Three young British men who were stopped from travelling to Syria from Turkey and arrested have been released on bail, the Metropolitan Police says.
The three teenagers, two aged 17 and one 19, from north-west London were flown back to the UK on Saturday night.
They were arrested on suspicion of preparing terrorist acts and have been bailed pending further inquiries.
UK police alerted Turkish officials after a tip-off from the younger teenagers’ parents the Times has said.
Scotland Yard said counter-terrorism officers were initially made aware that the two 17-year-olds had gone missing and were believed to be travelling to Syria on Friday.
The parents of the pair contacted police when they did not return home after Friday prayers, according to the Times.
Further enquiries revealed they had travelled with a third man, UK police said.
“Officers alerted the Turkish authorities who were able to intercept all three males, preventing travel to Syria,” a police spokesman added.
They were returned to the UK at about 23:10 GMT on Saturday and were arrested by counter-terrorism officers.
They have been bailed to return to a central London police station pending further enquiries.
The trio had flown to Istanbul from Barcelona, in Spain, a Turkish official told the BBC.
The two 17-year-olds were stopped at Istanbul’s Sabiha Gokcen airport by Turkish authorities acting on intelligence provided by British police about the pair.
However, the 19-year-old man was only detained after being questioned by Turkish police, the official said. He was also arrested at the airport.
“This is a good and a clear example of how the security cooperation between Western intelligence agencies and Turkey should work,” the official added.
BBC correspondent Andy Moore said the development came after “recriminations” between UK police and Turkish officials following the disappearance of three London schoolgirls.
A senior Turkish government official told the BBC that Turkish security agencies have drawn up a “no-entry” list of 12,500 people, with some volunteers being as young as 14.
Largely using intelligence from Western agencies, they have also deported more than 1,100 people suspected of wanting to join Islamic State.
Reiterating Turkey’s willingness to stop the flow of foreign fighters into Syria, the official said that he has concerns about the failure in intelligence-sharing between Western security agencies and Turkey.
Speaking on the condition of anonymity, he complained that Western intelligence agencies are not doing enough to prevent the would-be fighters leaving their countries of origin.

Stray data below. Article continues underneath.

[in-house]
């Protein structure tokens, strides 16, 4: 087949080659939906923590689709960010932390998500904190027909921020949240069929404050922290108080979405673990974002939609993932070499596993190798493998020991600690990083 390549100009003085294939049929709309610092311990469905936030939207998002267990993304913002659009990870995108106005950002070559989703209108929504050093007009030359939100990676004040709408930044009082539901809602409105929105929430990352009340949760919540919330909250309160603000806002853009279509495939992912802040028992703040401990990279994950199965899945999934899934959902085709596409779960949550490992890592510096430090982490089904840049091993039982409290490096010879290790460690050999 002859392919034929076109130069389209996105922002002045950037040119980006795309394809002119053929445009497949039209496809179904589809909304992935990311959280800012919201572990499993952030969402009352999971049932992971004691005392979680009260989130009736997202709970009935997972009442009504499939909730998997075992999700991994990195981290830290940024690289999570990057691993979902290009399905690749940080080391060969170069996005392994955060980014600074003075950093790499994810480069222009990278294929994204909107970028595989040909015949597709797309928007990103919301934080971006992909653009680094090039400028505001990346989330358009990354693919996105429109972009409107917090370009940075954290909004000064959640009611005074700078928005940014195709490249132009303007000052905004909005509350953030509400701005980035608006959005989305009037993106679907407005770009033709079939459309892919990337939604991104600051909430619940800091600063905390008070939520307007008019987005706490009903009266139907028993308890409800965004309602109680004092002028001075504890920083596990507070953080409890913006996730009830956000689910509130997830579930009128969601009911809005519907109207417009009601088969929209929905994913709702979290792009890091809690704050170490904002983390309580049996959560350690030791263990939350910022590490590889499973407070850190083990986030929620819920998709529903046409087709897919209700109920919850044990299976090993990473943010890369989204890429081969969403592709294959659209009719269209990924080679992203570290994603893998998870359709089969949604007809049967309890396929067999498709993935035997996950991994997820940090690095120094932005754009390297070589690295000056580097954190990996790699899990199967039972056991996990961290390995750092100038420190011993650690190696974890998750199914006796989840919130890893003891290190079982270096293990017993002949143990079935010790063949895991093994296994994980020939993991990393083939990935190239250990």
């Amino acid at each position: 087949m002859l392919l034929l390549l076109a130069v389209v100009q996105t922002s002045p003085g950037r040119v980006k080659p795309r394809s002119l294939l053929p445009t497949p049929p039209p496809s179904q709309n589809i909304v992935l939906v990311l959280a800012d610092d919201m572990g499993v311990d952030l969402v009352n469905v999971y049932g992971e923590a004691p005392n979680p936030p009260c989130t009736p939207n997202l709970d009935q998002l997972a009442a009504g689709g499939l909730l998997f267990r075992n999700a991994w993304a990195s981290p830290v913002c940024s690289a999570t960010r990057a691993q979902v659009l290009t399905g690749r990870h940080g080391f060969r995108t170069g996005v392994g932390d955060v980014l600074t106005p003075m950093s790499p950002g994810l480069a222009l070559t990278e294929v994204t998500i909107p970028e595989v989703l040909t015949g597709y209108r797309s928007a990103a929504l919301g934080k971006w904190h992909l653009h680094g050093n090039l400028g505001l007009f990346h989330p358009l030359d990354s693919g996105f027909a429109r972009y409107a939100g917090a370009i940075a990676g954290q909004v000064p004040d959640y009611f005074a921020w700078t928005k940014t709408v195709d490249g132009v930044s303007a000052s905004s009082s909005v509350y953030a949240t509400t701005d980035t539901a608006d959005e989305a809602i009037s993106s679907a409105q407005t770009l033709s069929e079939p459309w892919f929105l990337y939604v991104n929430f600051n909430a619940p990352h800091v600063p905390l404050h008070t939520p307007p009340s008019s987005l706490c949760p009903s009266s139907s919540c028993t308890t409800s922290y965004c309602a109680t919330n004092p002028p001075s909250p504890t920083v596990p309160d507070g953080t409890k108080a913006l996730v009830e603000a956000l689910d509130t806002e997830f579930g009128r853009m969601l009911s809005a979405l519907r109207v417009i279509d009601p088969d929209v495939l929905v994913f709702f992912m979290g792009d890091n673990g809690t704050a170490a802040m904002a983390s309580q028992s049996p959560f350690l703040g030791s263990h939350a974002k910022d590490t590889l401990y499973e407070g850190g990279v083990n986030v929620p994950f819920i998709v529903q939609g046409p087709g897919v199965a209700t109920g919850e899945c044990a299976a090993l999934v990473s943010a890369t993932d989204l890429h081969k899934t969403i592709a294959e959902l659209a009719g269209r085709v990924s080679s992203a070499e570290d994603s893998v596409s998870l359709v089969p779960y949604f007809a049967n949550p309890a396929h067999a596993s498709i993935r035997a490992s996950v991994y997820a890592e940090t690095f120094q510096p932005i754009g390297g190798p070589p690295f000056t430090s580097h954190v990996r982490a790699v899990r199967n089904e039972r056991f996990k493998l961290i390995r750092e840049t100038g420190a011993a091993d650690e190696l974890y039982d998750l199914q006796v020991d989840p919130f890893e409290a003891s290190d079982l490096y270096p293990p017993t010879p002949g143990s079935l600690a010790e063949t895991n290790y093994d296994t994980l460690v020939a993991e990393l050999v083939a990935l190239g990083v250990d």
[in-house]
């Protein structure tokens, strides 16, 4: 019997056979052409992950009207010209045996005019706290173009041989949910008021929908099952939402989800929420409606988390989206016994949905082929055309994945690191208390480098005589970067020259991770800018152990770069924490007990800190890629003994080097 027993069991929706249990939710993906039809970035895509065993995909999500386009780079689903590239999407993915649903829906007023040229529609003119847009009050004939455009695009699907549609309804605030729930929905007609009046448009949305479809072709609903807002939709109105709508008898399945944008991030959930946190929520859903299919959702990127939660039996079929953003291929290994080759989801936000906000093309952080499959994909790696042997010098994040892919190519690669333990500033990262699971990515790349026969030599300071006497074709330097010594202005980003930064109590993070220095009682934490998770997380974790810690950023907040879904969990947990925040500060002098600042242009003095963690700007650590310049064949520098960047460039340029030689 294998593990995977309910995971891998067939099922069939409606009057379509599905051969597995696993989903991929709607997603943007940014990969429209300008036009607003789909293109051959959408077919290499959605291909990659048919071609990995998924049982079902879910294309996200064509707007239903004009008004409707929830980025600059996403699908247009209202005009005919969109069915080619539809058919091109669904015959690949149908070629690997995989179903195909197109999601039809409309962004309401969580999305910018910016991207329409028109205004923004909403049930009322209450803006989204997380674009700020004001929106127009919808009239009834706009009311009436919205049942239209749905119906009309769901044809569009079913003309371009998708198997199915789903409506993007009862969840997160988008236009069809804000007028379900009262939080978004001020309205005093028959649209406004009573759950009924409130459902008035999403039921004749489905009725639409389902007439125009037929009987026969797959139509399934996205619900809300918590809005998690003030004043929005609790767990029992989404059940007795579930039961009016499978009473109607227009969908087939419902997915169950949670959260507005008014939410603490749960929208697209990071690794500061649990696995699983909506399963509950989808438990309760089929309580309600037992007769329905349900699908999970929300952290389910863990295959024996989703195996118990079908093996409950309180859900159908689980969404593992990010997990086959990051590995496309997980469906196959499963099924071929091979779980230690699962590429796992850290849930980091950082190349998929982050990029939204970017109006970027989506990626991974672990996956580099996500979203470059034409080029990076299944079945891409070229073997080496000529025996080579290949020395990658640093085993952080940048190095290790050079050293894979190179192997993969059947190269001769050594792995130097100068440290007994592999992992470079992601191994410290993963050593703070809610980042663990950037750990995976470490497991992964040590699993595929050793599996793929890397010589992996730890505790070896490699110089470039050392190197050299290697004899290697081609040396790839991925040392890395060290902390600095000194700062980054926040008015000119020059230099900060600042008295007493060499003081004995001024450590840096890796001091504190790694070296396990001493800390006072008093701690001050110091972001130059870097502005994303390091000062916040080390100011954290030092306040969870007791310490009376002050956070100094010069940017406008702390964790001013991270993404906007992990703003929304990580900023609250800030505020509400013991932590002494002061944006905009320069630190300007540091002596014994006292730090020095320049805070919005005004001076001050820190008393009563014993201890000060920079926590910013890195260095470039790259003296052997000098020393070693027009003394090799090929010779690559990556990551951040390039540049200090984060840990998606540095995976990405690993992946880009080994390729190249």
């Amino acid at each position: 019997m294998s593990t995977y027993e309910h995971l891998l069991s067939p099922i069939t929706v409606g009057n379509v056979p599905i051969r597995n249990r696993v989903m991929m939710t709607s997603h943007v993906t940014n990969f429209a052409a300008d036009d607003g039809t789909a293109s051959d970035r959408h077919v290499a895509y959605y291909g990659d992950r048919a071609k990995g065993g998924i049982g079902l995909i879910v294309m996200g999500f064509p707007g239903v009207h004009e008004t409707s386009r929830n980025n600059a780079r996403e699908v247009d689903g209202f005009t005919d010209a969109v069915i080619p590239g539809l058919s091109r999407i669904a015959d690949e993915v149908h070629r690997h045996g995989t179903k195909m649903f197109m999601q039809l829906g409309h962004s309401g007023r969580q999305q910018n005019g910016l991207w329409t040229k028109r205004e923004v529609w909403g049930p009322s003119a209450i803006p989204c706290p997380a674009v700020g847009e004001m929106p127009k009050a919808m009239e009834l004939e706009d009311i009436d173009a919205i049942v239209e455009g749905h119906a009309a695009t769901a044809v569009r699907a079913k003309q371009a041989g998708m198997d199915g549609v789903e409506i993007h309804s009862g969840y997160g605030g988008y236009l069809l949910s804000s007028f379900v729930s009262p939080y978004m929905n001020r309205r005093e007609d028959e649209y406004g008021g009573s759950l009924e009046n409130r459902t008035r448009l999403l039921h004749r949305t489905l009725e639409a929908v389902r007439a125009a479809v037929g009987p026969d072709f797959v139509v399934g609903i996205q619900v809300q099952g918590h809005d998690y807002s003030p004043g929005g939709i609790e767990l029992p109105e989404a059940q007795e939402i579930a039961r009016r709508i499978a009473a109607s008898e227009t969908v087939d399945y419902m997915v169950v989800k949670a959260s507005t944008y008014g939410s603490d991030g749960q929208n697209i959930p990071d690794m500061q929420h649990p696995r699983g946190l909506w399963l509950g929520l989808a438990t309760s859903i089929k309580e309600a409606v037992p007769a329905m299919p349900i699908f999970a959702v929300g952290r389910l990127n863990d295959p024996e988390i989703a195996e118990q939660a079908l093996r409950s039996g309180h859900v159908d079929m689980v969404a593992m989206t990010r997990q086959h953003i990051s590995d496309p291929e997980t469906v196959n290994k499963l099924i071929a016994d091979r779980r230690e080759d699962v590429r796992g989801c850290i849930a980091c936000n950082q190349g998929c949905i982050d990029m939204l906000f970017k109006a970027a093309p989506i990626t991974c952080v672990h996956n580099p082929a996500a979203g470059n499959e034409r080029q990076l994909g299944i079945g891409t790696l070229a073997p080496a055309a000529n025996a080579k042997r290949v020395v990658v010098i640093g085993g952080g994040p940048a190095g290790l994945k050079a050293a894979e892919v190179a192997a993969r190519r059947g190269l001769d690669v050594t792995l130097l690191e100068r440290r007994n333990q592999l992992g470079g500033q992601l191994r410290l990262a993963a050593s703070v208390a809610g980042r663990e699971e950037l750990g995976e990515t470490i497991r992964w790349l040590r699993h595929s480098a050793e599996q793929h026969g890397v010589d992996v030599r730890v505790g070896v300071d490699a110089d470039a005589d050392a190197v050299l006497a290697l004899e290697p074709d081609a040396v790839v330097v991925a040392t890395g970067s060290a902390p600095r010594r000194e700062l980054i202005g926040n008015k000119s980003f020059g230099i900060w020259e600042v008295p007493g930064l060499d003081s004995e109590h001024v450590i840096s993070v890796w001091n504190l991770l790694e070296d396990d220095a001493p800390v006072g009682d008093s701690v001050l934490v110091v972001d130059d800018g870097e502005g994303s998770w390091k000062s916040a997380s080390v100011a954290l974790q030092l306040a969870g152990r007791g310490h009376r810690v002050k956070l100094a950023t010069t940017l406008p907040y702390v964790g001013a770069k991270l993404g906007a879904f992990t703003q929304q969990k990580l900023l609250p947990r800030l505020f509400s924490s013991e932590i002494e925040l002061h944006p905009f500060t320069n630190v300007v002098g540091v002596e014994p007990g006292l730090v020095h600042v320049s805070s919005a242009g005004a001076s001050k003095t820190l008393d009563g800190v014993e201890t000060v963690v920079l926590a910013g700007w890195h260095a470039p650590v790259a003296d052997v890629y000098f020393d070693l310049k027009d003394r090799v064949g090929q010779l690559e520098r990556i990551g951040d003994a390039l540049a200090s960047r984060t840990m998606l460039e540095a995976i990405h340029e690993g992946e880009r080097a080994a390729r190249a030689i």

He said that the flow of foreign fighters is been aided by a large human smuggling network, having one foot in Syria and the other in Western Europe.
The news comes as the National Police Counter Terrorism Network and partners have rolled out an advertising campaign designed to reach out to families, to prevent young people travelling to Syria.
It will involve adverts appearing in minority ethnic media across the country.
The awareness campaign features the relationship between a mother and daughter and encourages parents to discuss issues such as travelling to Syria and what they are viewing online.
In the last year 22 women and girls have been reported missing by families who feared they had travelled to Syria.
Deputy Assistant Commissioner Helen Ball, counter-terrorism co-ordinator, said police are increasingly concerned about the numbers of young women who have travelled or are intending to travel to Syria.
She said: “It is an extremely dangerous place and the reality of the lifestyle they are greeted with when they arrive is far from that promoted online by terrorist groups.
“The option of returning home is often taken away from them, leaving families at home devastated and with very few options to secure a safe return for their loved one.
“We want to increase families their confidence in the police and partners to encourage them to come forward at the earliest opportunity so that we can intervene and help.”
Kalsoom Bashir from the organisation Inspire, which works with Muslim women to tackle extremism said: “Having seen the devastation facing families where a loved one has travelled to Syria, I would advise families to keep their children close, to constantly remind them that they are loved, that they are part of a strong family network and that they can talk to you about anything they are worried about.”
Shamima Begum, Amira Abase, both 15, and Kadiza Sultana, 16 – all from London – took flights to Istanbul last month, from where it is feared they travelled to join Islamic State (IS) militants in Syria.
Their disappearance led to criticisms from Turkey’s deputy prime minister, who said Turkish officials had not been given enough warning about their disappearance.
“On this occasion it seems that the warning was raised in the UK and that was communicated very quickly to Turkey,” said our correspondent.
The Home Office says there are about 600 Britons “of interest” in Syria.
The BBC understands about 100 Western volunteers – including some Britons – are fighting as part of the 30,000-strong Kurdish forces against IS, while more than 500 Britons are believed to have travelled to join IS militants.